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| Description | Products and Uses | Site Conditions |
| Regeneration | Immediate Treatments | Pests and Diseases |
The bur oak type occurs across Minnesota, Wisconsin, and southern Michigan (Figure 6-7). Because it tolerates a wide range of soil and moisture conditions, bur oak associates with many other trees. Northern pin oak and black oak are associates on sandy sites; white oak and hickories are found with it on other dry upland sites. Chinkapin oak and eastern red cedar are associates on hot, dry hillsides in southwestern Wisconsin. Associates on lowland sites include shagbark and other hickories, black walnut, eastern cottonwood, white ash, American elm, swamp white oak, American basswood, black ash, silver maple and sycamore. Because of its fire and drought resistance, bur oak is the most common tree on oak savannahs along the prairie-forest transition zone in Wisconsin and Minnesota.
Bur oak wood is commercially valuable for sawlogs and veneer, although high quality timber is not common. Their acorns are a prime food for squirrels, wood ducks, white-tailed deer, and small mammals.
Bur oak is one of the most drought resistant North American oaks. On uplands it often is associated with soils of limestone or sandstone origin. It is found on droughty sandy plains, black prairie loams, and on loamy slopes of south and west exposure. Toward the western edge of its range, it is more abundant on moist north-facing slopes than on south-facing slopes. It often dominates severe sites with thin soils, heavy claypan soils, gravelly ridges, and coarse-textured loessial hills. Bur oak is also an important bottomland species throughout much of its range.
On the prairie edge it is a pioneer tree, commonly succeeded by northern pin oak, black oak, white oak, and bitternut hickory. On moist sites it is replaced by the more shade tolerant sugar maple, American basswood, and American beech. As a bottom-land species, bur oak is relatively intolerant of flooding. First-year mortality may be 40 to 50 percent if seedlings are submerged for two weeks or more during the growing season. For shorter periods of growing-season submersion, seedling mortality is only 10 to 20 percent.
Bur oak is slow-growing, but commonly lives 200 to 300 years or longer. The minimum seed-bearing age is about 35 years and the optimum is 75 to 150 years. Good seed crops occur every two to three years. Acorns are disseminated by gravity, squirrels, and to a limited extent by water. Germination usually occurs soon after seedfall (August through November), but acorns from some northern trees may remain dormant through winter and germinate the following spring. Acorn germination and early seedling development is best on moist, mineral soil with no litter cover.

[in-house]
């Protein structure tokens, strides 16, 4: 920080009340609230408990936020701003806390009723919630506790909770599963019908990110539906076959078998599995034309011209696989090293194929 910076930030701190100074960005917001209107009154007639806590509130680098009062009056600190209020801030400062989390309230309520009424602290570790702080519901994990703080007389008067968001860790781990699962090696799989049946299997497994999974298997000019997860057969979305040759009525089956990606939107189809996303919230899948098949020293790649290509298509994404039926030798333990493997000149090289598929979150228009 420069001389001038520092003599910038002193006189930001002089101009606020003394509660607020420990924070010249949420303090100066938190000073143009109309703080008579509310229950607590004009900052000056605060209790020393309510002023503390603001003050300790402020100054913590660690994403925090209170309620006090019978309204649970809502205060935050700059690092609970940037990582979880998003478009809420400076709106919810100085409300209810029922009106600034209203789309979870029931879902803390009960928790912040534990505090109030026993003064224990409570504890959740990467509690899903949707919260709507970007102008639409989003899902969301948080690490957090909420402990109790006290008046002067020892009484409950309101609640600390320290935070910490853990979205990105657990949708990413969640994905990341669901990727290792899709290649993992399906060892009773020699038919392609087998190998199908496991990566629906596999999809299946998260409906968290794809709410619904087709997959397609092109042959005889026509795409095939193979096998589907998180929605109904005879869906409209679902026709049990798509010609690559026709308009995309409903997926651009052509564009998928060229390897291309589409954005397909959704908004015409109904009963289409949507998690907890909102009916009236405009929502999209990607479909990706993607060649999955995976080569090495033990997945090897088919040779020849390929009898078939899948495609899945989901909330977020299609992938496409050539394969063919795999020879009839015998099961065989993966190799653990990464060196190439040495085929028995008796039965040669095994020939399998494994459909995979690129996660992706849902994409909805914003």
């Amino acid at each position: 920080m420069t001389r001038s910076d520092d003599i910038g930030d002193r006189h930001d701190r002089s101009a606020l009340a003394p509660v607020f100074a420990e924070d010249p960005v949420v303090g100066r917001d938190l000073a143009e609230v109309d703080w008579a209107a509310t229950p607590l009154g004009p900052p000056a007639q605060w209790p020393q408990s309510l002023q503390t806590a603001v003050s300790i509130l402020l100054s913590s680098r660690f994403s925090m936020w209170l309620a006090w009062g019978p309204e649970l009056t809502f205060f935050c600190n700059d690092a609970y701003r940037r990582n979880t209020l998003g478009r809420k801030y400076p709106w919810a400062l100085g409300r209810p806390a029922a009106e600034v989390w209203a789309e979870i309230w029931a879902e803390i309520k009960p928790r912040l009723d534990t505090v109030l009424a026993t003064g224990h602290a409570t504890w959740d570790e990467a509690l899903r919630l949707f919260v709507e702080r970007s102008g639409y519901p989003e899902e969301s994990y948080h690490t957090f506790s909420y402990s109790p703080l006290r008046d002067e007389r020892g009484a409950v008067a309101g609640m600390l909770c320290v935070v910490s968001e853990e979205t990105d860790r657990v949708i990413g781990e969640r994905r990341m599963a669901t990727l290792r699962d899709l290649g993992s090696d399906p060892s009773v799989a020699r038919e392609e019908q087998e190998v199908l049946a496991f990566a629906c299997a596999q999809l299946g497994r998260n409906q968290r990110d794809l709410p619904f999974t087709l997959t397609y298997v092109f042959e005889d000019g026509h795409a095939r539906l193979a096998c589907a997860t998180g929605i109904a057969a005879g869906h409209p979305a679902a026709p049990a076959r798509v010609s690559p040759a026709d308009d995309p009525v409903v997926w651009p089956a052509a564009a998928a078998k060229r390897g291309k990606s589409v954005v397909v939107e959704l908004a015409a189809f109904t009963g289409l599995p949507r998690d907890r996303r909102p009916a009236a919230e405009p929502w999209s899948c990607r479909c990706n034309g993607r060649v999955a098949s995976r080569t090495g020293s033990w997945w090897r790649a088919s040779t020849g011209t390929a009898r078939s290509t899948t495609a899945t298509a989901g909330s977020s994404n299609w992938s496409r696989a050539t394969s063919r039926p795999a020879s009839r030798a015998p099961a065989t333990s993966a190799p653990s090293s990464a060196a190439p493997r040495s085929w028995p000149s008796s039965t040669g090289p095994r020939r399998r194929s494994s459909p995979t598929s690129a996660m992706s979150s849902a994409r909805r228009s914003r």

Bur oak stands are self-sustaining on dry sites, but planting seedlings and controlling grass and brush will aid regeneration. Bur oak will be difficult to sustain on moist bottomland sites where other species grow faster, but planting seedlings during regeneration phases will help sustain some bur oak in the species mix. Although mature bur oaks have thick, fire-resistant bark, it?fs important to prevent fires from burning over the area while trees are young.
Burning or cutting pole-size or smaller bur oaks results in vigorous stump sprouting, but sprout quality and form are poor.
Bur oak is intermediate in shade tolerance. Use intermediate cuttings to manage species composition according to the site. Prairie burning on upland sites is a common practice to kill invading brush and sustain prairie grasses. Older bur oaks withstand burns quite well.
Bur oak is attacked by several defoliating insects, including oak webworms, oak skeletonizers, a leaf miner, variable oakleaf caterpillars, June beetles, and oak lacebugs. Oak wilt is a less serious problem in bur oak than in members of the red oak group, although the disease sometimes spreads through root grafts, killing entire groves. Bur oak is susceptible to attack by root rot, canker, and dieback diseases. It tolerates urban pollution better than most oaks. Young trees are susceptible to fire, but older trees develop thick bark that is fire resistant.